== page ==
Expect to see more such planet and people-friendly announcements as the next state election draws near. 

But if the Premier is concerned about winning over those teal voters and also wants to assure people in Western Sydney he doesn’t want to relegate them to an environment that he wouldn’t want to live in, he could do well to listen to the Turnbulls, Malcolm and Lucy, who this week wisely suggested that Western Sydney should be as cool and as liveable as the eastern suburbs.

As The Sydney Morning Herald reported Lucy Turnbull told a Western Sydney Dialogue event that: “We’ve got to shift the way we conceptualise suburbia to be more climate change-resistant, more human friendly, more walkable, more cyclable, more medium density.

“If you think about, say, terrace houses in Paddington and Glebe, they were conceived and built long before there were planning regulations, but they are some of the most attractive, valuable property in Australia.

“So why can’t we relearn what we’ve somehow unlearnt with the advent of automobile dependence and [ensure] that green urban domain is better distributed throughout the city?”

We agree.  

And here’s some good news for Premier Perrottet: the hard planning policy work for creating a cooler, greener, more walkable western Sydney with sustainable medium-density apartments and master planned communities has already been done. 

It was neatly set out in the Design and Place SEPP, crafted by former Planning Minister Rob Stokes and shelved by planning minister Anthony Roberts in April (that B team again).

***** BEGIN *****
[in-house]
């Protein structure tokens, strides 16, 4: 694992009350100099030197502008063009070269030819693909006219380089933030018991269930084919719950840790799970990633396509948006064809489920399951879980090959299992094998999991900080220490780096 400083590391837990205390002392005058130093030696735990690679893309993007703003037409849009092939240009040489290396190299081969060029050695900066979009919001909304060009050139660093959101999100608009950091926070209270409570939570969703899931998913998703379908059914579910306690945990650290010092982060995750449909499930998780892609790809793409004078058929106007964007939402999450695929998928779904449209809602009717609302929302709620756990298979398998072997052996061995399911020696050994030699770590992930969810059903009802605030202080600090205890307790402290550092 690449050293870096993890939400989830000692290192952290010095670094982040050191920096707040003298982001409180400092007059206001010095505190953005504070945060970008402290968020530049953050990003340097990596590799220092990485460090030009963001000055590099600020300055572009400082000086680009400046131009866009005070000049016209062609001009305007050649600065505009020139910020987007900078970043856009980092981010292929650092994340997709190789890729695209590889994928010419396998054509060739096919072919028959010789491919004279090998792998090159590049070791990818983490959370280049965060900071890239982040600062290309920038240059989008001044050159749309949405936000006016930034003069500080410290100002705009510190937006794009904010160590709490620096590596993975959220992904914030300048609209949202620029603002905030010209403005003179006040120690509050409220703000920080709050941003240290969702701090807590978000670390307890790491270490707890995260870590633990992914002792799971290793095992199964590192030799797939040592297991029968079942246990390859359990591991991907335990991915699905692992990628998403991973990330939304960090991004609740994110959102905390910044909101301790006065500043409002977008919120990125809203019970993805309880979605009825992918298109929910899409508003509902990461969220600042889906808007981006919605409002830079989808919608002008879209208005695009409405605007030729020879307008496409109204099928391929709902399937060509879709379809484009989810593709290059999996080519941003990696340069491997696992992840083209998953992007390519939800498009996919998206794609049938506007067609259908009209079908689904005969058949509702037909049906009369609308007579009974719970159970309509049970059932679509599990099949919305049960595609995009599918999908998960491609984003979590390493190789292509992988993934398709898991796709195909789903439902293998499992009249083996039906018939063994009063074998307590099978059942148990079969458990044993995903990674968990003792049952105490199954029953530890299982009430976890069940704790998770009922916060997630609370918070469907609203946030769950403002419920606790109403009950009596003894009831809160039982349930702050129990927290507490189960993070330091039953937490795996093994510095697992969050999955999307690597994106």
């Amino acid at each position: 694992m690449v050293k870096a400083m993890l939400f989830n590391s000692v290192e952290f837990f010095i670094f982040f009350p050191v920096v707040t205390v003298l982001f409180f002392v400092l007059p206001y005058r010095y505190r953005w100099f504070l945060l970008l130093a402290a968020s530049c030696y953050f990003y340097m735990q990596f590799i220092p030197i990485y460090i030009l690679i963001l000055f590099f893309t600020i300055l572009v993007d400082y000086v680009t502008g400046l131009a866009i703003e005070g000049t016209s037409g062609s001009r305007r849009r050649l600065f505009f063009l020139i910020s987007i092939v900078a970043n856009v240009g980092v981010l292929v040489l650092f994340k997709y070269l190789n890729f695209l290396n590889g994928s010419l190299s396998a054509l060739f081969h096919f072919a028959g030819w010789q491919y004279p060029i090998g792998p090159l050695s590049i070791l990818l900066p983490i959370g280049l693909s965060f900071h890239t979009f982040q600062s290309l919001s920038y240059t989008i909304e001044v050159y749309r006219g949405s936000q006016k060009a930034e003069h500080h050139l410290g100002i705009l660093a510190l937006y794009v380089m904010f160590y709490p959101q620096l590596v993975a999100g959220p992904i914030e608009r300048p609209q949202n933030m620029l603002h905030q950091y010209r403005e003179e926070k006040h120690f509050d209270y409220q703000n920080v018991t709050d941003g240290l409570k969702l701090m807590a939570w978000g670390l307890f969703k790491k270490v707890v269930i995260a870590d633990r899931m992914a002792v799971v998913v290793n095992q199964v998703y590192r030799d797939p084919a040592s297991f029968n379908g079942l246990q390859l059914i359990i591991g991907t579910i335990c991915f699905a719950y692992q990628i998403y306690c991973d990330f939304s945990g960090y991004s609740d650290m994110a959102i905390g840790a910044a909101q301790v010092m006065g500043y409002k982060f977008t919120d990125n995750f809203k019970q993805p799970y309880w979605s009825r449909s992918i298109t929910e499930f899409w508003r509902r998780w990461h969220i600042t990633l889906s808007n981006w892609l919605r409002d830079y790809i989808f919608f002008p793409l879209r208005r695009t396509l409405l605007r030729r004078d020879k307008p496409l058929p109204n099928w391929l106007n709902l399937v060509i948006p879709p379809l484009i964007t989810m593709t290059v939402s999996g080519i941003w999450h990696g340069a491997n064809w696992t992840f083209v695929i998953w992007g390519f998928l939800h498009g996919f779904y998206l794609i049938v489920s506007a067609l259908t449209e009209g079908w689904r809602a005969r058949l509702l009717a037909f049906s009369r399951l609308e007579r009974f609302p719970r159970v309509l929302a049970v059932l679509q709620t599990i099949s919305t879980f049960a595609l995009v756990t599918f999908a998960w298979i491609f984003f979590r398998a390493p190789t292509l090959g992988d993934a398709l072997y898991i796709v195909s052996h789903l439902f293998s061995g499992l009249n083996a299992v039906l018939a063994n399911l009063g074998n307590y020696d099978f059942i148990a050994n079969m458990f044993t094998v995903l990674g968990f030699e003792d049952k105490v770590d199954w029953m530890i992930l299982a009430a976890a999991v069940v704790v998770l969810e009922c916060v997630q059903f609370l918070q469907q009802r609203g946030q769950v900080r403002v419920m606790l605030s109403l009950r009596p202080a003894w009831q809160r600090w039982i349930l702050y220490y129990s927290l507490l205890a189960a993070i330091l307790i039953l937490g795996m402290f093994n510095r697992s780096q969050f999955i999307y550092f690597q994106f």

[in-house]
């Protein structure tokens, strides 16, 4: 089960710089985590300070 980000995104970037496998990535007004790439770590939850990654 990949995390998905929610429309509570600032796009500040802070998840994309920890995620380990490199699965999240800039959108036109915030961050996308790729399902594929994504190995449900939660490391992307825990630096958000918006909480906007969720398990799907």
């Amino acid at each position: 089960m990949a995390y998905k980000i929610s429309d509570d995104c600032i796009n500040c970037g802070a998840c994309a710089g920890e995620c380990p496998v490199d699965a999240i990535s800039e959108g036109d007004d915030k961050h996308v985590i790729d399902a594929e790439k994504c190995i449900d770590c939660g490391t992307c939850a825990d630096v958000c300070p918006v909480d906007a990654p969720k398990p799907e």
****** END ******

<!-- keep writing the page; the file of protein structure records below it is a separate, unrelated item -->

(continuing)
In fact, we helpfully saved all the policy documents for him, after they were deleted from government websites. Mr Perrottet could just reach out and touch the SEPP, bring it back to life. He must be so tempted…

Here it is Mr Perrottet. You don’t have to go far.

Against this interesting little rising tide of green wokeness we see all around, revisiting the SEPP would certainly be a wise idea.

And if the NSW premier is still in thrall to Easter Islanders then perhaps we need to suggest that the new Prime Minister take a look at the situation. 

Mr Albanese might be tempted to take a leaf out of Bob Hawke’s playbook when he stepped in over state rights to enact protections for the Franklin River and Fraser Island. 

He might decide we need a national urban planning framework that protects people from flood and extreme heat by preventing development in vulnerable places or mandating protections such as tree canopy covers and light cool roofs, as the SEPP did,

Thing is that if the states can’t protect the people then a higher order needs to step up and take responsibility. Someone powerful enough to ignore the bleatings of vested interests.

This changes everything for you

The house of fossil fuels is tumbling. People are now turning to the beautiful things that can replace it.

It’s probably why our Urban Greening event on 28 July is striking such an exciting notes.

(Wait till we reveal our other speakers) 

Instead of worrying about how to keep the filth from our homes and bodies and nature, there’s a growing movement concentrating on the lush, clean, green and socially generous things we can work on instead.

As they say if you want to change everything don’t focus on what you want to get rid of, focus on what you want.

Sooner or later, you’ll get it.

Easter Island, we’re looking at you, and we get your message.

UPDATED 20 June 2022 at 15.25 AEST to amend a detail about Mirvac’s “This Changes Everything” strategy.

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  1. Of course we won’t suffer the same fate as Easter Islanders, they only had primitive weapons to fight with when food became scarce.